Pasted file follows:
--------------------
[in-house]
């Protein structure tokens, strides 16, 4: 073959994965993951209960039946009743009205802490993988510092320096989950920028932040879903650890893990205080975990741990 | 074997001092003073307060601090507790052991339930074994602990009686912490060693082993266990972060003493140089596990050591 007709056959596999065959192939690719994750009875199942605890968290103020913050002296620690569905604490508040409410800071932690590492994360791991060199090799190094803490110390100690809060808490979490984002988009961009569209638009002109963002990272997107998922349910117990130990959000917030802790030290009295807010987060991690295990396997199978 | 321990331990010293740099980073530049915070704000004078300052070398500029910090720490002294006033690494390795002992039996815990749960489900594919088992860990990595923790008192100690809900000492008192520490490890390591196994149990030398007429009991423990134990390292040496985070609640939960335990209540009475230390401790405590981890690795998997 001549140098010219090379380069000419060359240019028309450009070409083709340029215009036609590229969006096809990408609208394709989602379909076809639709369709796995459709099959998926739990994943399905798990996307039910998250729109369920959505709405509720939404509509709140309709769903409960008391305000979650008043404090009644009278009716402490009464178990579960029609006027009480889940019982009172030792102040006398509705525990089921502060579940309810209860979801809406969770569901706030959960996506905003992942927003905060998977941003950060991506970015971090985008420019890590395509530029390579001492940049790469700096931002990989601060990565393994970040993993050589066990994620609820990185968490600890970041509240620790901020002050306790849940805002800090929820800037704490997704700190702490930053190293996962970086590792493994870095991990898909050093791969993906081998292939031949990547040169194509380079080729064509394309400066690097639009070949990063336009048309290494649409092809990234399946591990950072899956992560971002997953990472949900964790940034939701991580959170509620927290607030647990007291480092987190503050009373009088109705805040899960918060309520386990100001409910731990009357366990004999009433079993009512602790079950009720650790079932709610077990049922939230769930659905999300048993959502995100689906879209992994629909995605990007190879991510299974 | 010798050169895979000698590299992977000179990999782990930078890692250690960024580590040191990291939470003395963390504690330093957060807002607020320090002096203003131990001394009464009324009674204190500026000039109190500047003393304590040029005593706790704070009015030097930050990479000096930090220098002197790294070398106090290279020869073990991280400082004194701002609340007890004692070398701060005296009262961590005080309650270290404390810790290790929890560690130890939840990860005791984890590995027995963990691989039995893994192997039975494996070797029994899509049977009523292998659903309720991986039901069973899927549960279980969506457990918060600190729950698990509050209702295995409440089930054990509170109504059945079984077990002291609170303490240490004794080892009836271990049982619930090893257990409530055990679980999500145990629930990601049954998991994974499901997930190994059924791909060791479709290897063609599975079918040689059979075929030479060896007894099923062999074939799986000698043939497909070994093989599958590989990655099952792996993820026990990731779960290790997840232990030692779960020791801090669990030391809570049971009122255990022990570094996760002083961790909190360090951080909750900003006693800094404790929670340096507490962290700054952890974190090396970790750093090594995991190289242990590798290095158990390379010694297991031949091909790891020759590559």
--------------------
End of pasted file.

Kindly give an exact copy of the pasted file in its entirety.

[in-house]
């Protein structure tokens, strides 16, 4: 073959994965993951209960039946009743009205802490993988510092320096989950920028932040879903650890893990205080975990741990 | 074997001092003073307060601090507790052991339930074994602990009686912490060693082993266990972060003493140089596990050591 007709056959596999065959192939690719994750009875199942605890968290103020913050002296620690569905604490508040409410800071932690590492994360791991060199090799190094803490110390100690809060808490979490984002988009961009569209638009002109963002990272997107998922349910117990130990959000917030802790030290009295807010987060991690295990396997199978 | 321990331990010293740099980073530049915070704000004078300052070398500029910090720490002294006033690494390795002992039996815990749960489900594919088992860990990595923790008192100690809900000492008192520490490890390591196994149990030398007429009991423990134990390292040496985070609640939960335990209540009475230390401790405590981890690795998997 001549140098010219090379380069000419060359240019028309450009070409083709340029215009036609590229969006096809990408609208394709989602379909076809639709369709796995459709099959998926739990994943399905798990996307039910998250729109369920959505709405509720939404509509709140309709769903409960008391305000979650008043404090009644009278009716402490009464178990579960029609006027009480889940019982009172030792102040006398509705525990089921502060579940309810209860979801809406969770569901706030959960996506905003992942927003905060998977941003950060991506970015971090985008420019890590395509530029390579001492940049790469700096931002990989601060990565393994970040993993050589066990994620609820990185968490600890970041509240620790901020002050306790849940805002800090929820800037704490997704700190702490930053190293996962970086590792493994870095991990898909050093791969993906081998292939031949990547040169194509380079080729064509394309400066690097639009070949990063336009048309290494649409092809990234399946591990950072899956992560971002997953990472949900964790940034939701991580959170509620927290607030647990007291480092987190503050009373009088109705805040899960918060309520386990100001409910731990009357366990004999009433079993009512602790079950009720650790079932709610077990049922939230769930659905999300048993959502995100689906879209992994629909995605990007190879991510299974 | 010798050169895979000698590299992977000179990999782990930078890692250690960024580590040191990291939470003395963390504690330093957060807002607020320090002096203003131990001394009464009324009674204190500026000039109190500047003393304590040029005593706790704070009015030097930050990479000096930090220098002197790294070398106090290279020869073990991280400082004194701002609340007890004692070398701060005296009262961590005080309650270290404390810790290790929890560690130890939840990860005791984890590995027995963990691989039995893994192997039975494996070797029994899509049977009523292998659903309720991986039901069973899927549960279980969506457990918060600190729950698990509050209702295995409440089930054990509170109504059945079984077990002291609170303490240490004794080892009836271990049982619930090893257990409530055990679980999500145990629930990601049954998991994974499901997930190994059924791909060791479709290897063609599975079918040689059979075929030479060896007894099923062999074939799986000698043939497909070994093989599958590989990655099952792996993820026990990731779960290790997840232990030692779960020791801090669990030391809570049971009122255990022990570094996760002083961790909190360090951080909750900003006693800094404790929670340096507490962290700054952890974190090396970790750093090594995991190289242990590798290095158990390379010694297991031949091909790891020759590559």